“They understand the medical mission better than anyone,” he said. “I sit down and go through every day with our medical people, every region in the country, and we’re constantly reviewing the status of our staffing. I hear from the network directors on a daily basis and we’re asking them to tell us if they think something needs to be addressed.”
The secretary pushed back on news reports that the existing community care appointments are being curtailed, but acknowledged that many new requests for meetings with outside physicians could be delayed or denied because of health and safety concerns in local communities.
He said those won’t involve cases of imminent need, and VA will continue to keep veterans safe.
One thing that will help with looming shortfalls — “there will be some gaps,” Wilkie acknowledged — is $19.6 billion in emergency funding expected to be approved by Congress later this week. The majority of that is direct care funding for VA medical centers and staffing, and about $3 billion is set aside for new telehealth services.
Wilkie said that money will be key, because VA is already discouraging veterans from traveling to department facilities unless absolutely necessary. The influx of new telehealth funding should dramatically broaden VA offerings in coming weeks, to include more online mental health consultations and easier access to doctor’s appointments through home computers.
Calls to the department’s suicide hotline have increased about 12 percent in recent weeks, but Wilkie said most of that jump is not related more thoughts of self-harm and depression.
“We’ve had to act as an extra resource in the event that veterans feel they’re not getting general information about what is going on around them from local authorities,” he said. “So we have answered a lot of questions about basic veterans care and grocery stores and things like that. And we try to answer those as best we can.”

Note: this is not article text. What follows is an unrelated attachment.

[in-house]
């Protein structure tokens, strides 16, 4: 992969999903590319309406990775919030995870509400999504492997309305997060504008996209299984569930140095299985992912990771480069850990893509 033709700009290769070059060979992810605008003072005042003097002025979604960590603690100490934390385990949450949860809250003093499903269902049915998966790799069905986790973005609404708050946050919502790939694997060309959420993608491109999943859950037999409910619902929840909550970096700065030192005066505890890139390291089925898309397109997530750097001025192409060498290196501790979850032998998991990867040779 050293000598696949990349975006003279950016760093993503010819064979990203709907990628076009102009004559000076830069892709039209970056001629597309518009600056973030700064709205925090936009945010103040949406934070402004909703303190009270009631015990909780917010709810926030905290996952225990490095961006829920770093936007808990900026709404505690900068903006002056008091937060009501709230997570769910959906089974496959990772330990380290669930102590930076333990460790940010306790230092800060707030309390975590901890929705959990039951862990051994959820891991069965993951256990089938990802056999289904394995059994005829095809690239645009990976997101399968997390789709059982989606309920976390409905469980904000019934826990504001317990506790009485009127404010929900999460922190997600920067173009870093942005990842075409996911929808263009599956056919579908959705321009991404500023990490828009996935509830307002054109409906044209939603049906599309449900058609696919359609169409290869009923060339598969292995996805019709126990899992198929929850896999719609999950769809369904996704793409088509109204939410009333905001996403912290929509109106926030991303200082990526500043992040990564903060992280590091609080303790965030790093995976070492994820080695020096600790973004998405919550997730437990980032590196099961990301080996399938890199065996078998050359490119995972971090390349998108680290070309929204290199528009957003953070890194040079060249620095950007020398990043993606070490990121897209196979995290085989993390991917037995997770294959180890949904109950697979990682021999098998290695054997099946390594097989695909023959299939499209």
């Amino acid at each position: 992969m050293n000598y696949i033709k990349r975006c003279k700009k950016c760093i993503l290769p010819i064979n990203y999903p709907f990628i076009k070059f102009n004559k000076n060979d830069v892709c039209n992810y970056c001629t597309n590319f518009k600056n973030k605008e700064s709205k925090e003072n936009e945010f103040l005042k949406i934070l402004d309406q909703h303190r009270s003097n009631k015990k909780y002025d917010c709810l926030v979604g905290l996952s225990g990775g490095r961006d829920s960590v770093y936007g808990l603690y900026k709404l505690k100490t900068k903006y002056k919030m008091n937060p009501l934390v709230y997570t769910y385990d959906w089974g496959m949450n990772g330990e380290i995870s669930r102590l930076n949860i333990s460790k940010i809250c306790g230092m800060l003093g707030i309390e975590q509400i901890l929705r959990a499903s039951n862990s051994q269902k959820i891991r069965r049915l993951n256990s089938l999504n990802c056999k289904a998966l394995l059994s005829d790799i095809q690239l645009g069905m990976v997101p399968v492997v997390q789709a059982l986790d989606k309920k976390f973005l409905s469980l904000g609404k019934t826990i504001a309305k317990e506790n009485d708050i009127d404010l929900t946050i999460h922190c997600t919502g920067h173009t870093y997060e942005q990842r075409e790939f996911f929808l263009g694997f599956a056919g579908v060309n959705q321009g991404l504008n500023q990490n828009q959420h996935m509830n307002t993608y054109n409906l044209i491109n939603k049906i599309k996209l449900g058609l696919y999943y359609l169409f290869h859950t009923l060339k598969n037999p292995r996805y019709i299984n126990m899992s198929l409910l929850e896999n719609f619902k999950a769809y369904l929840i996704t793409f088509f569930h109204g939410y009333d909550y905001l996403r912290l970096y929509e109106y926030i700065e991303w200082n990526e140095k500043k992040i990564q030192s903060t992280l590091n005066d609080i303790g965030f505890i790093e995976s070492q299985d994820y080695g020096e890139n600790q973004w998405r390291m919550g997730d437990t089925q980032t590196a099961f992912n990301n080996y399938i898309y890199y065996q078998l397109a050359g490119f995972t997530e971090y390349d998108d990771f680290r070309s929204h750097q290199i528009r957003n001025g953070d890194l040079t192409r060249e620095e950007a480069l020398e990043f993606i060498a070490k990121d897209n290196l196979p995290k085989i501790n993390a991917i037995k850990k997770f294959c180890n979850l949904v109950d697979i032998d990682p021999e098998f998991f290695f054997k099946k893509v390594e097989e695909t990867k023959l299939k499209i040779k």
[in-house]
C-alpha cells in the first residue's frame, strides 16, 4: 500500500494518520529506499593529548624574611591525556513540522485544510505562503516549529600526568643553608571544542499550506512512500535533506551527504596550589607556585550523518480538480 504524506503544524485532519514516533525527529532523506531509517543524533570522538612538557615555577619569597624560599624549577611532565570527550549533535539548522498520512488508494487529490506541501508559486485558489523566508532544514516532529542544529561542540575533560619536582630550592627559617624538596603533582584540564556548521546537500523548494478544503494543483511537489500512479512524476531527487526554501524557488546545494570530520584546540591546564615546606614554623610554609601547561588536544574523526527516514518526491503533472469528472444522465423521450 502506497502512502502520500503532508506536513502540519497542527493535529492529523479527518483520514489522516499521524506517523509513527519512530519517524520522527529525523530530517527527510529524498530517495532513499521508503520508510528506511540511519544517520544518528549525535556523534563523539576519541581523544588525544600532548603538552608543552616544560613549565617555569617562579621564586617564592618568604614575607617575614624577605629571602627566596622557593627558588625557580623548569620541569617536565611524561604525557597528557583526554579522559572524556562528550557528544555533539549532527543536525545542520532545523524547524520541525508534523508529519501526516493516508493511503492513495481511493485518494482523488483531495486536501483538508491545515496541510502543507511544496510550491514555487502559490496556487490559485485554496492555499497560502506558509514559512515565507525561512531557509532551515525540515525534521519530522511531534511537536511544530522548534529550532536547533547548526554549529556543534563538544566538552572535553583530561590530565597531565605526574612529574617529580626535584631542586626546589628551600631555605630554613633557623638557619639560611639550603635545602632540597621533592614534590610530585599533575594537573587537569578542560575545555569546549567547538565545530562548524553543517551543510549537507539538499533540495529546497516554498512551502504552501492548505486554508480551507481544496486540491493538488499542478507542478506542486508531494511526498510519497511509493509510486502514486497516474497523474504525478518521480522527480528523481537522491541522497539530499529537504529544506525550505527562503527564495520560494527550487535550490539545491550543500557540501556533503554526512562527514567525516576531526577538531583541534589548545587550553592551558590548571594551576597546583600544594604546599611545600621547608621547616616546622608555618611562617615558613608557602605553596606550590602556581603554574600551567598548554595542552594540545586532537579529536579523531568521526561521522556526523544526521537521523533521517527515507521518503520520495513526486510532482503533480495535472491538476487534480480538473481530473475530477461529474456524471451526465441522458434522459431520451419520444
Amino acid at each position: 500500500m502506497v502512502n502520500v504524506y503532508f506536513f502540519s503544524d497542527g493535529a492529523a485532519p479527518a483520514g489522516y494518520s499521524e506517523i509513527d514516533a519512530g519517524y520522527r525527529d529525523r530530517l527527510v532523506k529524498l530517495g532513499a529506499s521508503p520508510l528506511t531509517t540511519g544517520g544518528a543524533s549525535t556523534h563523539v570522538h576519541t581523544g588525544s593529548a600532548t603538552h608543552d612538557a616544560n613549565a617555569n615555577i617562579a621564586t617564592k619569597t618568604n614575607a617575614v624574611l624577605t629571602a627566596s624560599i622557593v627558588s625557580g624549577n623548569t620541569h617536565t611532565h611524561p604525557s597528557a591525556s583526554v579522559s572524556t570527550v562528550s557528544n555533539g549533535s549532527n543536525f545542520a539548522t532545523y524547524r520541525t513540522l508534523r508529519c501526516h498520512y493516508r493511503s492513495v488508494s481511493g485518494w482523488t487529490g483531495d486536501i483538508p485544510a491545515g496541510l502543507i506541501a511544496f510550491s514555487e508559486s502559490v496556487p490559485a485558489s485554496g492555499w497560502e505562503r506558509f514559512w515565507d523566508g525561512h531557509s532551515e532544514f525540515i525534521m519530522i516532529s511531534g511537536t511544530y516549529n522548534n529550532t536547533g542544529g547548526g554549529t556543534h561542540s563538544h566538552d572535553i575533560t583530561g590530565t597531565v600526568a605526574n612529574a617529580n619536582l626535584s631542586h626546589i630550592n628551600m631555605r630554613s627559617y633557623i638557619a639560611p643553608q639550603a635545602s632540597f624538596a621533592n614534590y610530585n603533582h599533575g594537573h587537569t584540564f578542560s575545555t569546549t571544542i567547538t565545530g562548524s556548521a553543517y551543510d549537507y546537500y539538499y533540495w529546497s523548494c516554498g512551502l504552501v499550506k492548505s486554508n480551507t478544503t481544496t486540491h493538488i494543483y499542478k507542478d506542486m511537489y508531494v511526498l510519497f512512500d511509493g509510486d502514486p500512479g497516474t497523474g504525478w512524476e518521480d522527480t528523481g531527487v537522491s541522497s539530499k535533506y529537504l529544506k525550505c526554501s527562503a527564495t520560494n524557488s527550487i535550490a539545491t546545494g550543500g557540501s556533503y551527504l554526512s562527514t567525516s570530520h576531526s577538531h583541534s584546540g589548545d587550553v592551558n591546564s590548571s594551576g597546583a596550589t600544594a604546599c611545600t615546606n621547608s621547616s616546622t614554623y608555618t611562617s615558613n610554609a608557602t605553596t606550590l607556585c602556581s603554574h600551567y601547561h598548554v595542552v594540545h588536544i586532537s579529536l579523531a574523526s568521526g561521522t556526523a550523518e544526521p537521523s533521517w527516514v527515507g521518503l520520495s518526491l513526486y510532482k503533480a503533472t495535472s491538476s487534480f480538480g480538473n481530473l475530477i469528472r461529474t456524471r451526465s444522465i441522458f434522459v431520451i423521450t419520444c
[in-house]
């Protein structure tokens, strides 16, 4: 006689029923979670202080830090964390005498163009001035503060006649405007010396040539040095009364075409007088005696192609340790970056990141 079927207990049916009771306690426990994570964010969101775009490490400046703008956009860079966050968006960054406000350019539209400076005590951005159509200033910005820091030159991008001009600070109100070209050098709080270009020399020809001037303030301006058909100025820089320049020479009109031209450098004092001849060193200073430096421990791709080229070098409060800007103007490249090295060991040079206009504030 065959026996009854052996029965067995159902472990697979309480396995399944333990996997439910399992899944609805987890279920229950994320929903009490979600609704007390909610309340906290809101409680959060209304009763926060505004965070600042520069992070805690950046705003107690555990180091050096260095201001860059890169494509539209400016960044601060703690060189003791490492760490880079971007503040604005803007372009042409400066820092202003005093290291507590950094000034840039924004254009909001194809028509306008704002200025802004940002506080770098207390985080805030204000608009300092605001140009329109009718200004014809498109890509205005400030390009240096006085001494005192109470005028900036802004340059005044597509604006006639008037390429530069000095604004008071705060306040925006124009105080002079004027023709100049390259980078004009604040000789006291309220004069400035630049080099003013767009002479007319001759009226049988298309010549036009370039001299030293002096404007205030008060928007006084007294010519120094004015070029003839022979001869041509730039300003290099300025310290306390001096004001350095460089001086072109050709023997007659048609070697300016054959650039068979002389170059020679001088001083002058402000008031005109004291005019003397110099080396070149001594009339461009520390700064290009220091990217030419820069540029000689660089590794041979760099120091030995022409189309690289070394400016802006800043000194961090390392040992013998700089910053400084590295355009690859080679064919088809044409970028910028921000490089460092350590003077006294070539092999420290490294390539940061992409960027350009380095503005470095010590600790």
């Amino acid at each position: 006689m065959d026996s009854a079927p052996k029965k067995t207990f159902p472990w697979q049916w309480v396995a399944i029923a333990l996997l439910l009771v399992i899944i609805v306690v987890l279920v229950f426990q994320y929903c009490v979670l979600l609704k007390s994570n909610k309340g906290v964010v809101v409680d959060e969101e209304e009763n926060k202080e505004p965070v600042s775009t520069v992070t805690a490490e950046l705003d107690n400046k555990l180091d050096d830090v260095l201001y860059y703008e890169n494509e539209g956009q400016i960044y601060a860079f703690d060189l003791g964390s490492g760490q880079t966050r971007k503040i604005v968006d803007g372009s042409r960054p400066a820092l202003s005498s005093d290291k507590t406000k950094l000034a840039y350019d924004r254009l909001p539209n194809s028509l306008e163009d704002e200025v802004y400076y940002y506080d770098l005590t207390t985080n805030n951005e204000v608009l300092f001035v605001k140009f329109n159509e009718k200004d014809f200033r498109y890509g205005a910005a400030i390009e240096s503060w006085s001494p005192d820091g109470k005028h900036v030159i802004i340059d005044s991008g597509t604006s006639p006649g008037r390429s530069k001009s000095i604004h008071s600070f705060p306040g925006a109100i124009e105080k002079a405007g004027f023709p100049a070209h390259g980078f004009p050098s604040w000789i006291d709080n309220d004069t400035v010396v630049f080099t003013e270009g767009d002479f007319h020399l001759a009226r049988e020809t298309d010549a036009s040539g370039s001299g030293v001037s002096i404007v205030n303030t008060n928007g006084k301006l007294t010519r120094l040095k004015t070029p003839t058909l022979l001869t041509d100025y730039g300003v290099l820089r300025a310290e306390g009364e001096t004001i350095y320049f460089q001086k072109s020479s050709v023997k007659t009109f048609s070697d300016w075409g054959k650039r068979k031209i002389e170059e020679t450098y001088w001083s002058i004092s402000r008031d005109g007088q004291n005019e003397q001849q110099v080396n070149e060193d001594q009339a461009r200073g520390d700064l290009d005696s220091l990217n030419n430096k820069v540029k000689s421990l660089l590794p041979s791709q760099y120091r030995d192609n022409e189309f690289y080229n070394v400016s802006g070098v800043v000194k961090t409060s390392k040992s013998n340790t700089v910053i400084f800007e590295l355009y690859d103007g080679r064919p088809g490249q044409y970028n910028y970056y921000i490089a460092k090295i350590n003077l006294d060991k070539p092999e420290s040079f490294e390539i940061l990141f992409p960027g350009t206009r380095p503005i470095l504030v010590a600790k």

But Wilkie said he is worried that mandated isolation and widespread panic over the coronavirus could cause complications for veterans already dealing with mental health issues. A year-long report on new suicide prevention work was set to be released by the end of this month, but the ongoing pandemic response has delayed that announcement.
For now, the secretary is asking veterans to stay calm, listen to local authorities on quarantine restrictions and reach out to the department if they have questions.
“We’ve sent out over 40 million individual communications — texts, emails, phone calls, letters — to veterans and also to families and caregivers across the country,” he said. “We’re keep them up to speed on the status of this crisis. We want them to protect themselves right now.
“If they feel bad, call us. We will act on that.”

Fox News: Coronavirus cause for concern among burn pit veterans

By Perry Chiaramonte | Fox News
The coronavirus pandemic has wreaked havoc across the country, especially among those with chronic respiratory problems and compromised immune systems.
These include 9/11 first responders and veterans who were exposed to the toxic plumes that emanated from burn pits. Both groups constitute large parts of a population living with a higher risk of serious complications from COVID-19.
“We are taking a lot of caution,” said Will Thompson, a veteran from West Virginia, who had a double lung transplant in the past decade due to his exposure to burn pits in Mosul, Iraq.